STANFORD, Calif. (AP) — Kevin Hogan has taken Stanford to a place Andrew Luck never could.
With the NFL's No. 1 overall draft pick and an elite class of seniors gone, a program that weathered the loss of coach Jim Harbaugh once again faced questions. Stanford coach David Shaw answered every one of them, finding a new clutch quarterback along the way.
Hogan threw for 155 yards and a touchdown and ran for 47 yards and another score, helping eighth-ranked Stanford beat No. 17 UCLA 27-24 in the Pac-12 championship game Friday night. The redshirt freshman won game MVP honors while leading the Cardinal to the Rose Bowl for the first time in more than a decade.
"Character," said Shaw, the Pac-12 coach of the year in his first two seasons. "Even when we don't play well, we still play hard. Our guys played with such heart. We made plays when we needed to make plays."
Hogan's biggest highlight came in the biggest moment of the game.
As a defender barreled into him, Hogan hurled a 26-yard tying touchdown pass to Drew Terrell on third-and-15 early in the fourth quarter. Jordan Williamson kicked his second field goal from 36 yards with 6:49 remaining for the go-ahead score, lifting Stanford to its first conference title since the 1999 season.
Many of the sparse crowd announced at 31,622 rushed the field. Players, wearing their all-black uniforms, danced on the sideline and later carried roses — or stuck them in their mouths — while parading around as confetti flew from a stage erected on the field.
What a way to ring in the post-Luck Era: The Cardinal (11-2) will play the winner of the Big Ten title game between Nebraska and Wisconsin in the Rose Bowl on Jan. 1.
UCLA's Brent Hundley threw for 177 yards and a costly interception that set up a Stanford touchdown. He still almost brought the Bruins (9-4) back, but Ka'imi Fairbairn missed a 52-yard field goal wide left in the closing moments of the disappointing loss.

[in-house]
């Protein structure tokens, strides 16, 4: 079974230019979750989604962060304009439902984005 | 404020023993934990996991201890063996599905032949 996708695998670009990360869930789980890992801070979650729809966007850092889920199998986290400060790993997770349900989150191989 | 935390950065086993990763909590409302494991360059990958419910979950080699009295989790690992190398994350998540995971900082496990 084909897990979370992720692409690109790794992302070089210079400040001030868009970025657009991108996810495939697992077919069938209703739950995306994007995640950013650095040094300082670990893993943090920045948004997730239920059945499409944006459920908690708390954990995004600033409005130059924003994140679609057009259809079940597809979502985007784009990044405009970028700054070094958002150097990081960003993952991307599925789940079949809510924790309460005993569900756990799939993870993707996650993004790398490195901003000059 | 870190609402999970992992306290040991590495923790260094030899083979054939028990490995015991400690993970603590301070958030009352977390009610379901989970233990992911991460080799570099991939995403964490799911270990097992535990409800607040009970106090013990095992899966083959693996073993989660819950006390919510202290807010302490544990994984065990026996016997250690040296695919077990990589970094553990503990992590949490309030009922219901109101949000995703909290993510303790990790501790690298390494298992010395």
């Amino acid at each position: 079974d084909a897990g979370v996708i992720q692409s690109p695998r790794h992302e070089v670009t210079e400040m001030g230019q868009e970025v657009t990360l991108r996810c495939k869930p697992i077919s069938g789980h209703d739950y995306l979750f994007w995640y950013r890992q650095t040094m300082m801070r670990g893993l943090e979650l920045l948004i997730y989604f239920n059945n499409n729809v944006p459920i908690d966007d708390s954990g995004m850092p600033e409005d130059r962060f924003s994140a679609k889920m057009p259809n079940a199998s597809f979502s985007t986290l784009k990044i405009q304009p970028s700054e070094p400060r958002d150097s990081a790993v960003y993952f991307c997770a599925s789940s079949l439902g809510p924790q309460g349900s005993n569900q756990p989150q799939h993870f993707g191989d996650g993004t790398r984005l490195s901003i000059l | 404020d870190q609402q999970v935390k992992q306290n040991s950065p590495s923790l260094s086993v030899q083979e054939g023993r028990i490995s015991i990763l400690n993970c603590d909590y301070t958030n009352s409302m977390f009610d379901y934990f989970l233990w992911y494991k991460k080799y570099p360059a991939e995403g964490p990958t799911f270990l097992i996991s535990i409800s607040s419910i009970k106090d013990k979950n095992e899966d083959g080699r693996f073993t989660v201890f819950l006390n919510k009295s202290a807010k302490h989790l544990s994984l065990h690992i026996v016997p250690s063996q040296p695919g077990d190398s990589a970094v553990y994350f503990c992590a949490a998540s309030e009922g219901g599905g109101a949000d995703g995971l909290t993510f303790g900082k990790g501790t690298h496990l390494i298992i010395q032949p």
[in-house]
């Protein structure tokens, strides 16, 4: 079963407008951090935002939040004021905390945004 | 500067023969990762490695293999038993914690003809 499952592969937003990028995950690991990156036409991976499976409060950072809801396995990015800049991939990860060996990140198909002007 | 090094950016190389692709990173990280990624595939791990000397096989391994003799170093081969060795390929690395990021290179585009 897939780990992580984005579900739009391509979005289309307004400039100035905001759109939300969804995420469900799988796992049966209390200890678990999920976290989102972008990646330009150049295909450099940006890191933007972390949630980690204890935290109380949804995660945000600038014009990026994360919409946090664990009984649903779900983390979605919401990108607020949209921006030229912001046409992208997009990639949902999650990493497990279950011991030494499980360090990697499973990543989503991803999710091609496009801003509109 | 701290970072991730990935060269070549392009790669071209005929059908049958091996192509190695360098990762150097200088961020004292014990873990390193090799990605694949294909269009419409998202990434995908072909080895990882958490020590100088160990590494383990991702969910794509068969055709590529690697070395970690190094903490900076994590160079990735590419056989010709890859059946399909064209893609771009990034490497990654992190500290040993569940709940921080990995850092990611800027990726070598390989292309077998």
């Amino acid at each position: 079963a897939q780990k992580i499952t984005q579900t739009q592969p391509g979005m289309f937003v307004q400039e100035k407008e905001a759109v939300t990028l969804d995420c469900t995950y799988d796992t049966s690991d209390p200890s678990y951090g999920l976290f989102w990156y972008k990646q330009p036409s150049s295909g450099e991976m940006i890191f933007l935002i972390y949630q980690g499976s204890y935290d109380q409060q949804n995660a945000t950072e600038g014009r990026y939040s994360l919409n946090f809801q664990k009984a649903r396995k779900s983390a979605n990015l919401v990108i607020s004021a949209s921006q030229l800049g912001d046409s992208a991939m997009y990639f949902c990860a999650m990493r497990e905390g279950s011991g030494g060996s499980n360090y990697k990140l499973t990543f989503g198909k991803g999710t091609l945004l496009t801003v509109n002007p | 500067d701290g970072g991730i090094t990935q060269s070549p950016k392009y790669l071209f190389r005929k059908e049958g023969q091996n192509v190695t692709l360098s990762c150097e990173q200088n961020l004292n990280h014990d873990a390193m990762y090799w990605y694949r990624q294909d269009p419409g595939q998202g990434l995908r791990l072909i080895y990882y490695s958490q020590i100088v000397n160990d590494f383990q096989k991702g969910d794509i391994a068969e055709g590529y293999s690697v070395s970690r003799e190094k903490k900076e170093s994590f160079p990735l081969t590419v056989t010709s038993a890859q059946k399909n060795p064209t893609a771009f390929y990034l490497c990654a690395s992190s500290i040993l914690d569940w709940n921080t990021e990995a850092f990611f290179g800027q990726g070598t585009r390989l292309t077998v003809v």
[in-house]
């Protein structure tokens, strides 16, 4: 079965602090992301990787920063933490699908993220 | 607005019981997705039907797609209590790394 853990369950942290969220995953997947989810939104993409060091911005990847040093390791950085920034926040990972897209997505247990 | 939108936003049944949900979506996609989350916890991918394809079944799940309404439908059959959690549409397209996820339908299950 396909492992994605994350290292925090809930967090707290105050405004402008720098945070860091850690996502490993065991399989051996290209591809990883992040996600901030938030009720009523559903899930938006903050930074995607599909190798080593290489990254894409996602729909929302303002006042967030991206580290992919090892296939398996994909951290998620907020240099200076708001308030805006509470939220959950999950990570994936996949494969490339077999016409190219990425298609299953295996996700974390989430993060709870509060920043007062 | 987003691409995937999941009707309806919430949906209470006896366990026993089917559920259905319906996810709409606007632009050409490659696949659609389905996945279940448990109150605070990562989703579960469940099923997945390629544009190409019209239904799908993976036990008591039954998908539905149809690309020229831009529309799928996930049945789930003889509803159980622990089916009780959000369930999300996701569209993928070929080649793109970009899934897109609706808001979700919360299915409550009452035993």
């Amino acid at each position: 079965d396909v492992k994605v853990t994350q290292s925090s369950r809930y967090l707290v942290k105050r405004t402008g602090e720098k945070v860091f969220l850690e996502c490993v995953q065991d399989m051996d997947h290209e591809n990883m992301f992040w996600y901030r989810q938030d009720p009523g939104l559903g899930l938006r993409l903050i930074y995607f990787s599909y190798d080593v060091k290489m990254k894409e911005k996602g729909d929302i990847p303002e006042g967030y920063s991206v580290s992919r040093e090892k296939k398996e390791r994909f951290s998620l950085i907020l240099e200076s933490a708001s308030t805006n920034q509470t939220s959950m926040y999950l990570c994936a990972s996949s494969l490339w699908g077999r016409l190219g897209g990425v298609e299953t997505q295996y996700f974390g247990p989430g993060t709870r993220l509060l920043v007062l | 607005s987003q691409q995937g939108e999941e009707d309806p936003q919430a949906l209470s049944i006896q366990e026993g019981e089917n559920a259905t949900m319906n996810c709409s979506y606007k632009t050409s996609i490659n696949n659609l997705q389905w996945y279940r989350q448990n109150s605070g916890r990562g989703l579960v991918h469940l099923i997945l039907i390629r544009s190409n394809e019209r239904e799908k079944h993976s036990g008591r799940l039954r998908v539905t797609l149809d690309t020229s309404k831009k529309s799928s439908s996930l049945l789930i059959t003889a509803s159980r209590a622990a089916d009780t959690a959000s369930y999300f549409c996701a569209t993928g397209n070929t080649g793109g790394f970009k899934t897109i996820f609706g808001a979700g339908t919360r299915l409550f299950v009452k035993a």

Hogan completed 16 of 22 passes for a fourth win over a ranked opponent in his fourth straight start since unseating Josh Nunes at quarterback. After the Cardinal rolled past UCLA 35-17 last Saturday at the Rose Bowl, it took all 60 minutes to secure another victory in a rare rematch.
Scattered showers made the grass a bit slick, though the surface never seemed to slow down the Bruins, who ran for 284 yards with Johnathan Franklin (194 yards) leading the way. It was the most yards rushing allowed this season by Stanford, which yielded 198 in an overtime victory at Oregon two weeks earlier.
The Cardinal did just enough to win their seventh straight game and advance to their third different BCS bowl in as many seasons. They have won at least 11 games each year, part of a run that began behind Harbaugh and Luck, and now has carried on with Shaw and Hogan.
Stanford had won 10 games only three times before in program history (1992, 1940 and 1926).
"It's been fun," Hogan said.
The Bruins made the final road block more difficult than expected.
UCLA converted a pair of third downs before Franklin burst through the middle for a 51-yard touchdown on the game's opening drive. He carried safety Jordan Richards the final 5 yards into the end zone.